A key difference between this study and many previous swim speed studies is the focus on swimming behavior (what a fish chooses) rather than swimming capacity (what a fish is capable of). Over the 147,991 detections from tagged salmon, most swimming speeds were 0.15–0.20 m s-1 (Fig. 4), or 2–3 body lengths per second (BL s-1). These speeds are similar to, but slower than, previously observed swim capacity speeds for juvenile Chinook Salmon, often ~4 BL s-1. The observed long tail of high velocities is comparable to the result of Lehman et al. 2017 who measured maximum sustained swim speeds of ~7 BL s-1. While the smolts are capable of much faster movement, these data paint a picture of emigrating smolts cruising along at a relatively “comfortable” speed.

Fig. 4. Distributions of swimming speeds for juvenile Chinook salmon in the study.

In the absence of swimming or vertical movement, smolts would be passively transported with the flow, matching the velocity of the river. Our data show that smolts were almost always moving downstream, but slower than water velocities. This indicates that salmon smolts are actively navigating the river and not displaying passive behavior dominated by water flow. Positive rheotaxis (turning to face the current, see YouTube video above for a visual) was broadly observed. Further, this kind of behavior increased with water velocity, and was consistent with smolts moving through the area more slowly than the mean flow velocity. It’s unclear whether fish face into the flow for feeding, to observe and respond to predators, or if they just like to feel the wind in their face. Diurnal variations in swimming also indicated greater positive rheotaxis or downward vertical migration during daylight hours, along with greater lateral swimming. Understanding these behaviors is a fundamental component of answering important questions of route selection and transit time of emigrating Chinook Salmon smolts.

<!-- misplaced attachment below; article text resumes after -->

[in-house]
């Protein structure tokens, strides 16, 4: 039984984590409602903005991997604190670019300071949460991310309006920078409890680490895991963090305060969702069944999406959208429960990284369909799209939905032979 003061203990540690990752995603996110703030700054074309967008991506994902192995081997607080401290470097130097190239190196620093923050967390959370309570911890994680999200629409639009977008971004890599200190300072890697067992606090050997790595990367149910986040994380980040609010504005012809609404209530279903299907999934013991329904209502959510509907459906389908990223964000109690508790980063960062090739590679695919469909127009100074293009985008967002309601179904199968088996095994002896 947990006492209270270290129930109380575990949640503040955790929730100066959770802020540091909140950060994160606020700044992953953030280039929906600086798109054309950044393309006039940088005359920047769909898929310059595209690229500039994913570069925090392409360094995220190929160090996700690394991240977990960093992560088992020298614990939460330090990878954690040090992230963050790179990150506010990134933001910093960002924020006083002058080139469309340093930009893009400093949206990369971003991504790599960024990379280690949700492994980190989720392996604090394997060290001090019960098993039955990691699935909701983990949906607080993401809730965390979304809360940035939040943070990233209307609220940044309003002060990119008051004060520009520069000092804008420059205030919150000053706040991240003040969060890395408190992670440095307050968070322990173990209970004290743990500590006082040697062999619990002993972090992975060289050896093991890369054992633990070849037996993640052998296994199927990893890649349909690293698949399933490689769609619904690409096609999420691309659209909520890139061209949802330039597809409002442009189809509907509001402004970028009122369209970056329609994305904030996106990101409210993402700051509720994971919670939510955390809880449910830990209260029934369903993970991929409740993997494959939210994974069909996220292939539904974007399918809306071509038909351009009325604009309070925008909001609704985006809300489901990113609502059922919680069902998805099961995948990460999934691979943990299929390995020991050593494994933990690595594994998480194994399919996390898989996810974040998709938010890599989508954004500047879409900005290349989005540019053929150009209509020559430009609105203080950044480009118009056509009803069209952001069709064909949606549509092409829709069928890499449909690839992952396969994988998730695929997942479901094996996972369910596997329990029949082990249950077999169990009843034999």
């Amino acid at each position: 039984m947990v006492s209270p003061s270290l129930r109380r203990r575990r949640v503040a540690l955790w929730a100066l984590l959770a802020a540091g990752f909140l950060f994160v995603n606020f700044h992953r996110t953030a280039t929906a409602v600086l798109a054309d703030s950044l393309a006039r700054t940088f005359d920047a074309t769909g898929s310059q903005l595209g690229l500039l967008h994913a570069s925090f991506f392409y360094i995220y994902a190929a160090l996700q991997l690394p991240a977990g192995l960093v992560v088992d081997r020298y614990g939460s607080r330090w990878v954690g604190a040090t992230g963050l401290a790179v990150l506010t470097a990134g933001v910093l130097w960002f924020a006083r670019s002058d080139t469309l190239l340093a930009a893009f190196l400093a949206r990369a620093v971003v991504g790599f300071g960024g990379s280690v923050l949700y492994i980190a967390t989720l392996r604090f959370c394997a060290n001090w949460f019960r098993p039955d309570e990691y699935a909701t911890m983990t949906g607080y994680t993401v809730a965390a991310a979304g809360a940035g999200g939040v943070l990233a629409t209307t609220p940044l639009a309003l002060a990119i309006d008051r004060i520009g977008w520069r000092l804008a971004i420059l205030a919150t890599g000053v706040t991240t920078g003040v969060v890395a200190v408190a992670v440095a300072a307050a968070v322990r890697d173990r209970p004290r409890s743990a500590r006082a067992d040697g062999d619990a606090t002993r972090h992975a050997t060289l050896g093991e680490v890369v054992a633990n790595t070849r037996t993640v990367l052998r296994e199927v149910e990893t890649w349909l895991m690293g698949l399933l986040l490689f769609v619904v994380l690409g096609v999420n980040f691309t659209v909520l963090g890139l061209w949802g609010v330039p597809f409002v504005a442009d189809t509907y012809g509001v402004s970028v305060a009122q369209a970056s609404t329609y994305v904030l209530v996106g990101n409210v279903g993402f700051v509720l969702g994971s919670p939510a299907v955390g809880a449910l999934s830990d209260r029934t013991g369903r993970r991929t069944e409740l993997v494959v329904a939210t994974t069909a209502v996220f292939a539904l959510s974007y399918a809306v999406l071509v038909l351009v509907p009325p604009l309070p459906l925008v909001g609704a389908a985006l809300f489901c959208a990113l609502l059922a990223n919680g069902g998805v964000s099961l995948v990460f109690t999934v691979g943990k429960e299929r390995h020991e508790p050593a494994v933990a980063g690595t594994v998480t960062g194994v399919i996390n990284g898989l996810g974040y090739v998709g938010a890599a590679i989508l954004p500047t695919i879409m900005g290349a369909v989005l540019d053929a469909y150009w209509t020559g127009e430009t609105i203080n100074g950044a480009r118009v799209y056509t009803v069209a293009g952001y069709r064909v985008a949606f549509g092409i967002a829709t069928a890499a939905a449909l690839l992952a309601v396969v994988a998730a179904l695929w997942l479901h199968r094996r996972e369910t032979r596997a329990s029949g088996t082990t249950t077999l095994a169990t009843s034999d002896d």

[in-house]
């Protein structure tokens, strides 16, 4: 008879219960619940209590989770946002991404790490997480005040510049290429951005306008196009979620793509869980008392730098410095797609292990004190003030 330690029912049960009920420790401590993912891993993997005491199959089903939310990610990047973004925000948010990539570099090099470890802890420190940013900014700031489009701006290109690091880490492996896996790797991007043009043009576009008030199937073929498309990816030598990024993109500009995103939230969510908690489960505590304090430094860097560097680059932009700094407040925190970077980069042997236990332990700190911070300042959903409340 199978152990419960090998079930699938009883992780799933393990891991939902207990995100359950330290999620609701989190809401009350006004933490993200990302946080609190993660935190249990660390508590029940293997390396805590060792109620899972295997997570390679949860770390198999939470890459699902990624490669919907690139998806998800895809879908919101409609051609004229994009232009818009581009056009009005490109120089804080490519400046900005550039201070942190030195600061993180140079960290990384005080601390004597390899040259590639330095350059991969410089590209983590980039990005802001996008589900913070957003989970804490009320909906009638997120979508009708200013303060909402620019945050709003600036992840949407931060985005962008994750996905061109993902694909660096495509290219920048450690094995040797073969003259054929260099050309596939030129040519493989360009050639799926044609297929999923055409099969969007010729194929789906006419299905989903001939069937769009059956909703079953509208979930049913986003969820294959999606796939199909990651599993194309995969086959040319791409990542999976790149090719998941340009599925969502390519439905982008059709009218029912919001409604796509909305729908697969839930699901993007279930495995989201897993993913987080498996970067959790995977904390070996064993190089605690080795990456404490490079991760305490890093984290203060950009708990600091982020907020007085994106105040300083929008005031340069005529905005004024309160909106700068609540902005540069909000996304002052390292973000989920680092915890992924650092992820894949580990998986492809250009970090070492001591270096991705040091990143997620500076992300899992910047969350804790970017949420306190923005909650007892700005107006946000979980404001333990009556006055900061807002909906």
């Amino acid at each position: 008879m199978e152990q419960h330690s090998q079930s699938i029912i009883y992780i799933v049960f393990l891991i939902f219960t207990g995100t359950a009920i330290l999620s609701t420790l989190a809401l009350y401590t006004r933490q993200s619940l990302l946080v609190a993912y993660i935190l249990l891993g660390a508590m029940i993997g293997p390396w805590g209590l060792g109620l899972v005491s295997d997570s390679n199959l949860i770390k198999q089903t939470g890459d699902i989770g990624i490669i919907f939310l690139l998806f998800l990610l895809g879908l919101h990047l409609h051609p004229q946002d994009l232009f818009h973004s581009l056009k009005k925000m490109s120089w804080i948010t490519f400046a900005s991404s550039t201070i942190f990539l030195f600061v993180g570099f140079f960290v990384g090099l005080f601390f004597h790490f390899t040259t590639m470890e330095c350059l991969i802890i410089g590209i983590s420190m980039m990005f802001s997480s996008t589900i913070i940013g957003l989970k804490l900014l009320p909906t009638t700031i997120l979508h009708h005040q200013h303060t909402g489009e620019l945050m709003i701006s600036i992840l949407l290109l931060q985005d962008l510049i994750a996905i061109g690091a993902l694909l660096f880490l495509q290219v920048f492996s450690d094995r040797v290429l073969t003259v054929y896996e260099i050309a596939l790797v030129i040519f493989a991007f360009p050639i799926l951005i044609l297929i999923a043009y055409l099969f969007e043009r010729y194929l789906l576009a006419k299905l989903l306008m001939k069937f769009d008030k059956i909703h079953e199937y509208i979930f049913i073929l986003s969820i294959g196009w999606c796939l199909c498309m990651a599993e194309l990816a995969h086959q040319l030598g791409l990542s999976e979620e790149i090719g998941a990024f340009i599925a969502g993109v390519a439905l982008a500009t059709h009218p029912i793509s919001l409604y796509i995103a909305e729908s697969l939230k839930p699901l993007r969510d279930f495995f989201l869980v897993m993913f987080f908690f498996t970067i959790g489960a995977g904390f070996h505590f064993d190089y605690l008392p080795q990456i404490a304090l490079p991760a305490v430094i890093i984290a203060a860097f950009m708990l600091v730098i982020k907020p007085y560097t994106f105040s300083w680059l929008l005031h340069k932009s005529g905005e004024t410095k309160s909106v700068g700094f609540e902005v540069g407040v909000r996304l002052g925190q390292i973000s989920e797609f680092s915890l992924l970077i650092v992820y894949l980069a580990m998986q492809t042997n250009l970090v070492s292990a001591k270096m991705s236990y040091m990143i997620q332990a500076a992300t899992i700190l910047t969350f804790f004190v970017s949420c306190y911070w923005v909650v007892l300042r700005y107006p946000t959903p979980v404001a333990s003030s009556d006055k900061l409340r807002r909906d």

Overall, we learned that Chinook salmon smolts are far from simple passengers riding the flow of the rivers and tides to the sea. This study showed that smolts actively swim along the way, often pointed into the current or traversing the river side-to-side, and generally at a pace less than half of their top speed. It also showed how novel technologies such as acoustic telemetry can be leveraged to study very old questions in fisheries, natural resource management, and even behavioral ecology. More studies that combine these technologies will give increasing comparative information on how salmon smolts behave in different rivers and junctions. These results will help managers understand how salmon will react to various proposed water infrastructure and operating decisions.